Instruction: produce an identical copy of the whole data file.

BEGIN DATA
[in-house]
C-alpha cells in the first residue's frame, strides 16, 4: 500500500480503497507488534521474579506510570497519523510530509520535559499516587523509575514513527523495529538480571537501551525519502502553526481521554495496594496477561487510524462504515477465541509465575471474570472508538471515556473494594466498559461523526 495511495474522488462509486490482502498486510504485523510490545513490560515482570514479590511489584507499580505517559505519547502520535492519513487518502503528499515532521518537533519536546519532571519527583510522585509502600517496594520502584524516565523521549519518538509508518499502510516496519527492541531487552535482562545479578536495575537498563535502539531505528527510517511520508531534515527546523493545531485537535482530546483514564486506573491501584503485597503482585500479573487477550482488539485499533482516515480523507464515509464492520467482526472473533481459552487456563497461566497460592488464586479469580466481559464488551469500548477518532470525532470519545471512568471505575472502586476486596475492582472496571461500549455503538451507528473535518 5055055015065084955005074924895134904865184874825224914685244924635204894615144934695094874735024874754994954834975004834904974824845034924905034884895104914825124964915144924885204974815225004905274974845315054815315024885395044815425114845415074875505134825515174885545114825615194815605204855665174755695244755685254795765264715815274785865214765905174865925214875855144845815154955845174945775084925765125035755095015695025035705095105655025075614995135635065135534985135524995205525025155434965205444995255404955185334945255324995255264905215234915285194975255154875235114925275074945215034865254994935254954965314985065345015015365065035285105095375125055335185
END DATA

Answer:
[in-house]
C-alpha cells in the first residue's frame, strides 16, 4: 500500500480503497507488534521474579506510570497519523510530509520535559499516587523509575514513527523495529538480571537501551525519502502553526481521554495496594496477561487510524462504515477465541509465575471474570472508538471515556473494594466498559461523526 495511495474522488462509486490482502498486510504485523510490545513490560515482570514479590511489584507499580505517559505519547502520535492519513487518502503528499515532521518537533519536546519532571519527583510522585509502600517496594520502584524516565523521549519518538509508518499502510516496519527492541531487552535482562545479578536495575537498563535502539531505528527510517511520508531534515527546523493545531485537535482530546483514564486506573491501584503485597503482585500479573487477550482488539485499533482516515480523507464515509464492520467482526472473533481459552487456563497461566497460592488464586479469580466481559464488551469500548477518532470525532470519545471512568471505575472502586476486596475492582472496571461500549455503538451507528473535518 5055055015065084955005074924895134904865184874825224914685244924635204894615144934695094874735024874754994954834975004834904974824845034924905034884895104914825124964915144924885204974815225004905274974845315054815315024885395044815425114845415074875505134825515174885545114825615194815605204855665174755695244755685254795765264715815274785865214765905174865925214875855144845815154955845174945775084925765125035755095015695025035705095105655025075614995135635065135534985135524995205525025155434965205444995255404955185334945255324995255264905215234915285194975255154875235114925275074945215034865254994935254954965314985065345015015365065035285105095375125055335185